Bipolar disorder and leadership: evidence from a total population study


Vincent Van Gogh, Winston Churchill, Ernest Hemingway…it only takes a quick search on the internet to find a long list of artists, leaders and eminent thinkers who, it is claimed, were afflicted with bipolar disorder.

The link between creativity and madness has long been acknowledged in popular culture and has gained substantial support through psychological research (Kyaga et al., 2013).

In a recent study, people with bipolar disorder described how being in a manic state helped them express their creativity showing greater ease in their writing and drawing (McCraw et al., 2013). Whilst this evidence provides great insight into human psychopathology it may risk romanticising the disorder and should be taken with a pinch of salt.

Bipolar disorder is a serious mental illness characterised by recurrent episodes of mania and depression. People with the disorder have a 10-fold increased risk of suicide compared with the general population (Crump et al., 2013). The lifetime prevalence is 1.4% with an onset typically between the ages of 13 and 30 (Merinkgas et al. 2007).

To date, research looking at the association between leadership and mental illness been based on retrospective data which has made conclusions difficult to reach. To better understand the nature of this relationship, Kyaga and colleagues (2014) made use of Swedish medical and occupational records to investigate whether people with bipolar disorder and their siblings were more likely to have greater leadership potential as young adults and hold more executive and political professions later in life.

Celebrities have helped raise awareness of bipolar disorder, but recent surveys show that  they do not help to improve public understanding of the illness (Rethink, 2014)

Celebrities like Catherine Zeta Jones have helped raise awareness of bipolar disorder, but recent surveys show that they have not helped to improve public understanding of the illness (Rethink, 2014).


People with bipolar disorder were identified using records of diagnoses from national public registers. Participants were then split into a pure bipolar group (only diagnosed with bipolar disorder) and a general  bipolar group (those who also had co-morbid diagnoses). Siblings of these participants were also located, resulting in four separate groups. For every participant in each of these groups, the authors randomly selected 10 controls who were matched on gender and birth year.

The first outcome of interest was leadership potential. This this was only available for males as the data was taken from semi-structured questionnaires administered during military service (compulsory until 2010). The measure assessed mental stability, emotional maturity and stress tolerance. Scores were standardised on a stanine scale from 9 (high) to 1 (low).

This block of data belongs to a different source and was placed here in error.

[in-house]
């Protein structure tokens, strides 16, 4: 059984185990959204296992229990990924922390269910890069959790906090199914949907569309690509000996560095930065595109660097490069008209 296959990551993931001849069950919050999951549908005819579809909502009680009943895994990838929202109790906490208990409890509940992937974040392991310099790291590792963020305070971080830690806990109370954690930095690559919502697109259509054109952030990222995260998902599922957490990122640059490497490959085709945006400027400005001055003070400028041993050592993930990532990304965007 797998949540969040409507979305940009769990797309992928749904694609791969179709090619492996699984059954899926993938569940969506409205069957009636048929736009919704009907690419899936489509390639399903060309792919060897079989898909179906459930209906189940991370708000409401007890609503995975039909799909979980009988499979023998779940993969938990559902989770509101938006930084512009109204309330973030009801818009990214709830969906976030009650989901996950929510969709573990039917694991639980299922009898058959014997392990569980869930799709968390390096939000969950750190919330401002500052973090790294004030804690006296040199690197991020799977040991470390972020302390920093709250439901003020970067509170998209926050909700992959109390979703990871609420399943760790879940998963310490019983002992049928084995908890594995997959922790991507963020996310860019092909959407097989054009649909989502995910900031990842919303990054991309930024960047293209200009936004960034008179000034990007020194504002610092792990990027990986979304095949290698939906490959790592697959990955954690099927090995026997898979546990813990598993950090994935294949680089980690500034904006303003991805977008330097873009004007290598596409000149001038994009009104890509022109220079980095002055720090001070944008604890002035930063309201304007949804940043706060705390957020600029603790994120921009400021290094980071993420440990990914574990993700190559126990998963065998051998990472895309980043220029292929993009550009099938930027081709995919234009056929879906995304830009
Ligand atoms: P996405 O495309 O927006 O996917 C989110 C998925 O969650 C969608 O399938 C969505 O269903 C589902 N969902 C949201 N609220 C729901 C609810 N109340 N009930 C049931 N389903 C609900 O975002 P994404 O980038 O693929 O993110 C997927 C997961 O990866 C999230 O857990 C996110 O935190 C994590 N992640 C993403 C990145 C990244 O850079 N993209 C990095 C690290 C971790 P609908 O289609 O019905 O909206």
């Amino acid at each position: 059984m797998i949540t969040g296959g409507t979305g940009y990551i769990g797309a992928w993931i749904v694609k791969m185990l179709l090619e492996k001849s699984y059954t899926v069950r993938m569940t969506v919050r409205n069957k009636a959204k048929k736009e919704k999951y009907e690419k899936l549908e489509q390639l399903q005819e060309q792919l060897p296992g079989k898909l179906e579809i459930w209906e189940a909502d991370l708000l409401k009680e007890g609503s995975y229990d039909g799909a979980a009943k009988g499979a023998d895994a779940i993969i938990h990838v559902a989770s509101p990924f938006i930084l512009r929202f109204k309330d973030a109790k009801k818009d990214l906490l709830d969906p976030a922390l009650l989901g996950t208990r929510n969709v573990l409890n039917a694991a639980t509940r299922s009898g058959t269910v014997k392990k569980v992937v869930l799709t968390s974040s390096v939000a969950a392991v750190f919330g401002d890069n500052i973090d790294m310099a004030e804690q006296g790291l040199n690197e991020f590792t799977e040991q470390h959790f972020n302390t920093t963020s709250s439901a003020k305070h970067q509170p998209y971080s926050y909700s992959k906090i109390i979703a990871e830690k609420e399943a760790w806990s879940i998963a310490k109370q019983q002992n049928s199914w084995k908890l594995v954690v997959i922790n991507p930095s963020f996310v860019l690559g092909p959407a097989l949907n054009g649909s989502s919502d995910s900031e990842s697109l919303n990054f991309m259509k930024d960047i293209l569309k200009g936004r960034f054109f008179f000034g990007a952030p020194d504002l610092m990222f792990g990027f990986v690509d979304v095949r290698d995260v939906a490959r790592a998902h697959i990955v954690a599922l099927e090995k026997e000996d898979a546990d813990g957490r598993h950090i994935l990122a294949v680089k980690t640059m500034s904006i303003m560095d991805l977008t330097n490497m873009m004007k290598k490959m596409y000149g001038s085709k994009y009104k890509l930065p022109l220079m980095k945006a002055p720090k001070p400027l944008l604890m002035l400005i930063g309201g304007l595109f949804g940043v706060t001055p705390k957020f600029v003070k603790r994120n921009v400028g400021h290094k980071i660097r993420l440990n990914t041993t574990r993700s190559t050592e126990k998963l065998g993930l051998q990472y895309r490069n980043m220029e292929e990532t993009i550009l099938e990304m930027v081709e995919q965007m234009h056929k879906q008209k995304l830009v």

The second outcome was whether participants had held an executive or political profession at least once. This was measured using data from mandatory censuses and yearly databases of health insurance and labour market data which had been coded according to Nordic and international classifications of occupations.

Using a series of logistic regressions the authors calculated the odds of having high or low leadership potential and of holding an executive or political profession. Leadership potential scores were categorised on a 9 point scale; a score of 5 was used as the reference group.


Kyaga and colleagues identified 22,980 and 68,915 people with pure and general bipolar disorder respectively. The number of participants in each analysis differed as leadership potential scores were confined to male participants only and information about political professions was only available from 2001-2009.

Leadership potential

  • Compared with controls participants with pure bipolar disorder were overrepresented in the highest and lowest scoring groups (OR=1.46, 1.02-2.08; OR=1.56, 1.02-2.36), whereas their siblings were only overrepresented in the highest group (OR=1.37, 1.06-1.78).
  • General bipolar participants were overrepresented in the lowest level only in comparison with controls (OR=2.95, 2.43-3.57).
  • Participants with pure and general bipolar disorder were both underrepresented in executive professions in comparison with controls (OR=0.58, 0.53-0.63; OR=0.43, 0.41-0.45).
  • Conversely, siblings of participants with pure bipolar were overrepresented in executive professions (OR=1.08, 1.02-1.15), particularly in the political subgroup (OR=1.85, 1.25-2.75).

Executive and political professions

IQ scores were also available for male participants (measured during military service). When analyses were adjusted for IQ scores all effect sizes were attenuated and the results outlined above were no longer significant.

The study found that patients with bipolar disorder (without comorbidity) less often held executive positions than the general population, but their siblings held executive positions more often.

The study found that patients with bipolar disorder (without comorbidity) less often held executive positions than the general population, but their siblings held executive positions more often.


The authors concluded:

We performed a large-scale epidemiological study on assessed leadership qualities early in life, and prevalence of executive professions later in life. The study provides strong support for the idea that traits related to bipolar disorder are positively associated with superior leadership qualities.

Strengths and limitations

The main strength of this paper lies in the large number of participants included, which would be impossible to replicate without the use of national register data. In addition, the use of whole population data increases the validity and generalisability of findings.